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Parshah of the Week

Parshah Tetzaveh –  February 24, 2024/Adar I 15, 5784

Torah Reading:
Terumah: Exodus 27:20 – 30:10
Haftarah: Ezekiel 43:10-27

In last week’s Torah reading, Terumah, we read the details of the construction of the Tabernacle, the sanctuary in the desert. In this week’s ParshahTetzaveh, we discover the special garments worn by the priests and high priest when serving in the Tabernacle . Following that, we read G‑d‘s instructions to Moses regarding the seven-day inauguration for the Tabernacle. The portion concludes with a description of one of the vessels of the Tabernacle—the Incense Altar.

God commands the Jews to use the purest of olive oils for the daily kindling of the Menorah. Moses is instructed to consecrate Aaron and his sons by dressing them in special priestly garments. The Torah describes the making of the High Priest’s ephod — a reversed apron which covered the back — and its precious-stone-studded shoulder straps.

We now read about the High Priest’s Choshen Mishpat (“Breastplate of Judgment”). It contained four rows of precious stones, each row containing three stones. Artisans engraved the names of the Twelve Tribes of Israel upon these twelve stones. This cloth breastplate contained a fold wherein the Urim v’Tumim, a parchment on which was written G‑d’s Name, was inserted. The Choshen Misphat was then secured by straps which connected it to the ephod. This aliyah describes the last two of the garments which were exclusive to the High Priest: the me’il and the tzitz. The me’il was a blue robe which was adorned with golden bells and cloth “pomegranates.” The tzitz was a golden band worn on the forehead, which was engraved with the words “Holy to God.” The Torah then describes the four garments worn by both the High Priest and the regular priests: tunics, turbans, sashes and pants.

This aliyah prescribes the procedure for consecrating Aaron and his sons as priests. Aaron and his sons were brought to the door of the sanctuary, they immersed in a mikvah (ritual pool), and were dressed in the priestly garments. Moses then offered various inaugural sacrifices on their behalf.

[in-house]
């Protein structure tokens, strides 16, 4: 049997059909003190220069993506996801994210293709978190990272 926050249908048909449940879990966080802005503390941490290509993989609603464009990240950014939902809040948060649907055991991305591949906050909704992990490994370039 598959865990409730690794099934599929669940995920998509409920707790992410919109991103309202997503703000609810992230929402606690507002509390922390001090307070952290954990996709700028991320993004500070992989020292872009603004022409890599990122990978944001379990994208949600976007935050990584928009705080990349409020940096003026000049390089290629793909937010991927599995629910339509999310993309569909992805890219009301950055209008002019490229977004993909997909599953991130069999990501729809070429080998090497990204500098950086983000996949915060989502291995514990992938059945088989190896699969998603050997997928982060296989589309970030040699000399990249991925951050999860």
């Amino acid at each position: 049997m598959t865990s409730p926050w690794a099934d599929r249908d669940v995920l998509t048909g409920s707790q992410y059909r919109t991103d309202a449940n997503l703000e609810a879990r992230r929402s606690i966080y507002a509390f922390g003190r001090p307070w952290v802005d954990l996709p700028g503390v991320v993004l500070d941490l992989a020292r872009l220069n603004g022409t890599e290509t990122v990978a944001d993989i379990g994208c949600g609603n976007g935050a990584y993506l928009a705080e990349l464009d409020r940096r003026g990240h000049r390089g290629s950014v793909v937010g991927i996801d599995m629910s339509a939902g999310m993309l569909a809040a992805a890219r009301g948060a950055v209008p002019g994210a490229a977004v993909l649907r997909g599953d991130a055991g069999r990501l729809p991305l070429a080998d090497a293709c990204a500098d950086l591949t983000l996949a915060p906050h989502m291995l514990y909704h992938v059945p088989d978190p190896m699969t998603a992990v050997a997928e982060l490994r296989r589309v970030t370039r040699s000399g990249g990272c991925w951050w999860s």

The Torah continues describing the procedure for the offering, and the consumption of the inaugural sacrifices. God commands Moses to repeat this inaugural service for a seven day period, after which the consecration will be complete. Also included in this section is a description of how future High Priests are to be inducted.

God instructs the Jews to offer two burnt offerings daily for perpetuity; one lamb in the morning and one in the afternoon. God promises to dwell in the Tabernacle.

This section describes the Incense Altar which stood in the sanctuary. The priests are commanded to burn incense upon this altar twice daily.

Parashá Tetzaveh– 24 de febrero de 2024/Adar I 15, 5784
Lectura de la Torá:
Terumá: Éxodo 27:20 – 30:10
Haftará: Ezekiel  43:10-27

Di-s dice a Moshe que reciba de los Hijos de Israel aceite de oliva puro para la “llama eterna” de la Menorá que Aarón deberá encender todos los días, “desde la tarde hasta la mañana”.

Son descriptas las ropas sacerdotales que deberán ser vestidas por los Cohaním (sacerdotes) mientras realizan su servicio en el Santuario. Todos los Cohaním vestían: 1) ketonet – una túnica larga de lino; 2) mijnasaim – pantalones de lino; 3) mitznefet o migbaat – un turbante de lino; 4) avnet – un cinturón largo alrededor de las caderas.

Además, el Cohen Gadol (Sumo sacerdote) vestía: 5) efod – una especie de delantal hecho de lana teñida de colores azul, púrpura y rojo, lino e hilo de oro; 6) joshen – una placa que iba pegada al pecho, donde había incrustadas doce piedras preciosas grabadas con los nombres de las doce tribus de Israel; 7) meil – una túnica de lana azul con campanas y granadas de oro en su borde inferior; 8) tzitz – una placa de oro que se colocaba en la frente, con la inscripción “Santo para Di-s”.

Esta sección también incluye las instrucciones detalladas de Di-s para los siete días de iniciación de Aarón y sus cuatro hijos – Nadav, Avihú, Elazar e Itamar – en el sacerdocio, y para la confección del Altar de Oro donde el ketoret (incienso) era quemado.